Philokalia, Part I

This is part one in a three part series.  My great desire would be to have a discussion on these, but private reflection is also beneficial. Enjoy.


Part One – St. Simeon the New Theologian, On Faith 

There are three methods of attention and prayer, by which the soul is uplifted and moves forward, or is cast down and destroyed.  Whoever employs these methods at the right time and in the right way, moves forward; but whoever employs them unwisely and at the wrong time is cast down.Attention should be linked to prayer as inseparably as body is linked to soul.  Attention should go on ahead, spying out the enemy, like a scout.  It should be the first to engage sin in combat, and to oppose evil thoughts entering the soul.  Prayer should follow in its wake, instantly exterminating and destroying all the evil thoughts with which attention has been battling beforehand; for attention alone cannot destroy them.  On this warfare against thoughts by attention and prayer hangs the life and death of the soul.  If by means of attention we keep prayer pure, we make progress; if we have no attention to keep it pure but leave it unprotected, it becomes soiled with bad thoughts and we remain futile failures.Thus, since there are three methods of attention and prayer, we must explain the distinctive features of each, so that he who loves salvation should choose the best.


1. On the first method of attention and prayer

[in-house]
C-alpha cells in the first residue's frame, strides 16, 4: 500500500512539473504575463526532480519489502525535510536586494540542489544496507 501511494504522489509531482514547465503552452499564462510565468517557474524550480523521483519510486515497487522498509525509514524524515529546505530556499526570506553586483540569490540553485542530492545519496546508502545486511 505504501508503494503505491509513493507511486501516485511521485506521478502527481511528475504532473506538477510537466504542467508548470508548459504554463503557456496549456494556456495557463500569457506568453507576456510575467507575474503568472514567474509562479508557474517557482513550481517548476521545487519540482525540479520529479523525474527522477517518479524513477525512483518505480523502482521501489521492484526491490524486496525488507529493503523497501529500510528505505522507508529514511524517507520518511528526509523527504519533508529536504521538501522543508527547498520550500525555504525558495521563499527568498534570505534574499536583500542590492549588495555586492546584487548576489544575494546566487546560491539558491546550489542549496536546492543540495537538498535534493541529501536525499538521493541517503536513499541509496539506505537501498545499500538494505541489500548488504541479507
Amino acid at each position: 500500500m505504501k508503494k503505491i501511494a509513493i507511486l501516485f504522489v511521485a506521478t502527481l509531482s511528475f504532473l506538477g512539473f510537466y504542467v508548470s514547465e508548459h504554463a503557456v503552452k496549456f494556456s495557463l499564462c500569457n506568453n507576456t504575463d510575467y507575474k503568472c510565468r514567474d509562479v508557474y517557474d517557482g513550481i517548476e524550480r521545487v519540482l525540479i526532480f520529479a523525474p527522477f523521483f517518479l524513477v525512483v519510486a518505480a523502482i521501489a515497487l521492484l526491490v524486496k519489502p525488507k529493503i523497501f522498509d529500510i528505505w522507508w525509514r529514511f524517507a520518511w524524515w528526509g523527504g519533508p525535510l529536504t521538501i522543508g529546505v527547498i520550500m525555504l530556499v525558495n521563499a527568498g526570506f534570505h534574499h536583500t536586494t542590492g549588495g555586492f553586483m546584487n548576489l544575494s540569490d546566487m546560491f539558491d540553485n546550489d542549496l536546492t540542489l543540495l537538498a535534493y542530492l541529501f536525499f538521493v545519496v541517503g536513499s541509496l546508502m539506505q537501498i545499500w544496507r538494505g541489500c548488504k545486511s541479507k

The distinctive features of the first method are as follows; if a man stands at prayer and, raising his hands, his eyes and his mind to heaven, keeps in mind Divine thoughts, imagines celestial blessings, hierarchies of angels and dwellings of the saints, assembles briefly in his mind all that he has learnt from the Holy Scriptures and ponders over all this while at prayer, gazing up to heaven, and thus inciting his soul to longing and love of God, at times even shedding tears and weeping, this will be the first method of attention and prayer. But if a man chooses only this method of prayer it happens that, little by little, he begins to pride himself in his heart, without realizing it; it seems to him that what he is doing comes from God’s grace, sent as a solace to him, and he prays God to grant him always to remain in this doing.  But this (that is, to think in this way of this method of prayer) is a sign of prelest; for the good is no longer good if it be not rightly done. If then such a man gives himself up to utter silence (that is, becomes a hesychast, an anchorite) he can scarcely avoid going out of his mind (he will be in extreme danger of suffering this).  If by any chance he is not driven out of his mind, it will in any case be impossible for him to acquire virtue or passionlessness.  This method contains another danger of going astray; namely, when a man sees light with his bodily eyes, smells sweet scents, hears voices and many other like phenomena.  Some have become totally possessed, and in their madness wander from place to place; others have been led astray, mistaking the devil for an angel of light, in the guise of which he appeared to them without their recognizing him.  Thus they remained incorrigible to the end, refusing to listen to any brother’s advice.  Some of them, instigated by the devil, have committed suicide: have thrown themselves over a precipice,  or have hanged themselves.  Who could enumerate the various forms of prelest by which the devil seeks to seduce, since they are innumerable? From what we have said, it is not difficult for a man of sense to understand what harm comes from this first method of attention and prayer (if it is taken as the final perfection in prayer).  If however someone avoids incurring these evils while practicing the first method, because he lives in a community (for it is the solitary who is especially subject to them), he will still remain all his life without success (in spiritual life).

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